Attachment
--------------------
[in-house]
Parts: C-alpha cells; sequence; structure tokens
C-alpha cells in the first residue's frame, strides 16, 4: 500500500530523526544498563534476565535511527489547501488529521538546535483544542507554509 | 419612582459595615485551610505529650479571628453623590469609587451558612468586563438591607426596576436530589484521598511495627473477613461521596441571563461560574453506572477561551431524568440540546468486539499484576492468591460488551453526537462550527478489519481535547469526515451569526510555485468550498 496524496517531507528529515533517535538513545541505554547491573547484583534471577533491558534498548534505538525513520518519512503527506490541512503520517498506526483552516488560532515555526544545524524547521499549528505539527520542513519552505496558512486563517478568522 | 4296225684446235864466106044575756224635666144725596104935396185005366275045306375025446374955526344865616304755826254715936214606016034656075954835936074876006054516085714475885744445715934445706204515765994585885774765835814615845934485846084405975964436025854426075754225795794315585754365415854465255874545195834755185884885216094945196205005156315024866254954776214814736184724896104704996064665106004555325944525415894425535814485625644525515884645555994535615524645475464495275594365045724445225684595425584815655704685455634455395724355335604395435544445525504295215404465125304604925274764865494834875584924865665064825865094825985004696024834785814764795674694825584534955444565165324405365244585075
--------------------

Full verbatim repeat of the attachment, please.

[in-house]
Parts: C-alpha cells; sequence; structure tokens
C-alpha cells in the first residue's frame, strides 16, 4: 500500500530523526544498563534476565535511527489547501488529521538546535483544542507554509 | 419612582459595615485551610505529650479571628453623590469609587451558612468586563438591607426596576436530589484521598511495627473477613461521596441571563461560574453506572477561551431524568440540546468486539499484576492468591460488551453526537462550527478489519481535547469526515451569526510555485468550498 496524496517531507528529515533517535538513545541505554547491573547484583534471577533491558534498548534505538525513520518519512503527506490541512503520517498506526483552516488560532515555526544545524524547521499549528505539527520542513519552505496558512486563517478568522 | 4296225684446235864466106044575756224635666144725596104935396185005366275045306375025446374955526344865616304755826254715936214606016034656075954835936074876006054516085714475885744445715934445706204515765994585885774765835814615845934485846084405975964436025854426075754225795794315585754365415854465255874545195834755185884885216094945196205005156315024866254954776214814736184724896104704996064665106004555325944525415894425535814485625644525515884645555994535615524645475464495275594365045724445225684595425584815655704685455634455395724355335604395435544445525504295215404465125304604925274764865494834875584924865665064825865094825985004696024834785814764795674694825584534955444565165324405365244585075